Death and Personal Representatives: Liability to the date: Assets of which the deceased was competent to dispose: Liability to date/death: deceased competent to dispose: introduction
The legislation in TCGA92/S62 (1), see CG30320 and CG30730, applies to all assets `of which a deceased person was competent to dispose’. This latter phrase is defined in TCGA92/S62 (10). This says that the term includes all assets that
- a person could have disposed of by his will assuming
- the individual was of full age and capacity
- the individual was domiciled in England
- that all the assets were situated in England
- the individual’s severable share of any asset in which the interest he or she held immediately before death was held as a beneficial joint tenant.
This latter category of asset cannot be disposed of by will because it passes automatically to the surviving joint tenant(s) on death, see CG30230.
Many partnership agreements provide that on death the interest in the partnership assets automatically passes to the surviving partner(s). Interests in such assets therefore devolve on death in precisely the same way as interests in joint tenancies and cannot be disposed of in a will. However the definition has not been extended to include such assets. These interests should be dealt with according to the instructions on partnership assets, see CG27000+.
The definition excludes assets where the deceased merely held a power of appointment which he or she could exercise in a will. It also excludes those assets where the deceased merely held the power provided by statute to dispose of an entailed interest.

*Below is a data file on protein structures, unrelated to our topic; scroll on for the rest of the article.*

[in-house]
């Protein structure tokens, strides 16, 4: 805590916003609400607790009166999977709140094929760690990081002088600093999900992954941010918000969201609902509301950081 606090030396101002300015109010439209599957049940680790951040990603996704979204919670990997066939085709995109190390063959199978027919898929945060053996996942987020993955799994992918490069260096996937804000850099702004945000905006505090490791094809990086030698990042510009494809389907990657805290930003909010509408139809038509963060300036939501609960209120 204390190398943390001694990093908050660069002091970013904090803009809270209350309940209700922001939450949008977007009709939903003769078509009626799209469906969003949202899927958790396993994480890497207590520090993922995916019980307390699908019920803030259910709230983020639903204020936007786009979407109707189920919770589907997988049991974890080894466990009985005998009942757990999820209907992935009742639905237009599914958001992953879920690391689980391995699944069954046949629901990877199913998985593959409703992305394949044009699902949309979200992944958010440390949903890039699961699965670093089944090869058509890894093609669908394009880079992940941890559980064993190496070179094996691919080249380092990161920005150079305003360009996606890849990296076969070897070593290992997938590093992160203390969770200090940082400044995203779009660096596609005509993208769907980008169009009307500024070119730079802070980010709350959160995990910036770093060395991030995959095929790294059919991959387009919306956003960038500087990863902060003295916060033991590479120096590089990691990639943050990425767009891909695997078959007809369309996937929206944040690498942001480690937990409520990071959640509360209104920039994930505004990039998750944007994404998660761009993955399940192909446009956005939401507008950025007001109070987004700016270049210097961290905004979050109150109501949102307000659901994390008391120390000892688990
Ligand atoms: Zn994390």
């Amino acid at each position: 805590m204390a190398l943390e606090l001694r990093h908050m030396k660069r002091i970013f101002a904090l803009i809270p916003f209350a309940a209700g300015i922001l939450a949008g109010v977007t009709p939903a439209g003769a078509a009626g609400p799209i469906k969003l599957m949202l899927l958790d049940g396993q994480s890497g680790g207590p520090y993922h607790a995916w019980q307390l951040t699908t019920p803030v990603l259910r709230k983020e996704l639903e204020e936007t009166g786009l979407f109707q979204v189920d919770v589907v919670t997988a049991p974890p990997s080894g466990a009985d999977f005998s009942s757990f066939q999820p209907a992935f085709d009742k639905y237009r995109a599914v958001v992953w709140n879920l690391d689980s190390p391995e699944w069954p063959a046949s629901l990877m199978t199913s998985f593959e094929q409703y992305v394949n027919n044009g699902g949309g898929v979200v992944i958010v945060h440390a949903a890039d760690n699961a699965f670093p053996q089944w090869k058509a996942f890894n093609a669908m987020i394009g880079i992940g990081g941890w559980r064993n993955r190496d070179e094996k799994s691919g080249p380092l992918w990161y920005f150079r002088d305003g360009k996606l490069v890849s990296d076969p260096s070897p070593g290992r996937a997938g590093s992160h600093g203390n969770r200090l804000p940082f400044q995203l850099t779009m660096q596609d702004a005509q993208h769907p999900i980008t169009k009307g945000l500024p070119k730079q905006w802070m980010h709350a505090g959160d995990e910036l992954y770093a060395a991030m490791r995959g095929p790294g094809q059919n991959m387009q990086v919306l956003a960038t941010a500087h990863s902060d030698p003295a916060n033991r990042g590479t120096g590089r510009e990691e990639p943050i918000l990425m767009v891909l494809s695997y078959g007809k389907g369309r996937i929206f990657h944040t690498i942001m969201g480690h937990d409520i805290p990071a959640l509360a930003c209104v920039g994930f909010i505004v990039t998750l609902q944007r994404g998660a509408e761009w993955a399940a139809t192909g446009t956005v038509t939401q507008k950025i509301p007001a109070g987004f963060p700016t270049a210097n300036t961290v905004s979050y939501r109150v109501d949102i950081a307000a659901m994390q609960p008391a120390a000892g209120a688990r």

The law applying to the devolution of assets depends
- on where the deceased was domiciled and
- on where the assets were situated.
For example, there are a number of countries where immovable property, such as land and buildings, cannot be gifted by the will of a person domiciled in that country. Instead the land must pass in accordance with statutory provisions.
But the definition, see CG30360, of assets of which the deceased is competent to dispose requires us to assume that the deceased was domiciled in England and that the assets were all located in England. On those assumptions the deceased could have dealt with such assets in his will. Therefore all assets devolving under foreign law will benefit from the provisions of TCGA92/S62 (1) deeming
- there to be no disposal by the deceased, see CG30320
- the acquisition by the personal representative or legatees to be at probate value, see CG30730.
An interest in an asset held on a joint tenancy in England cannot be transferred by will. It automatically passes on death to the surviving tenant(s). Despite this the definition includes such interests as being assets of which the deceased was competent to dispose. Therefore such interests benefit from the provisions of TCGA92/S62 (1) deeming
- there to be no disposal by the deceased CG30320
- the acquisition by the personal representatives or legatees to be at probate value, see CG30730.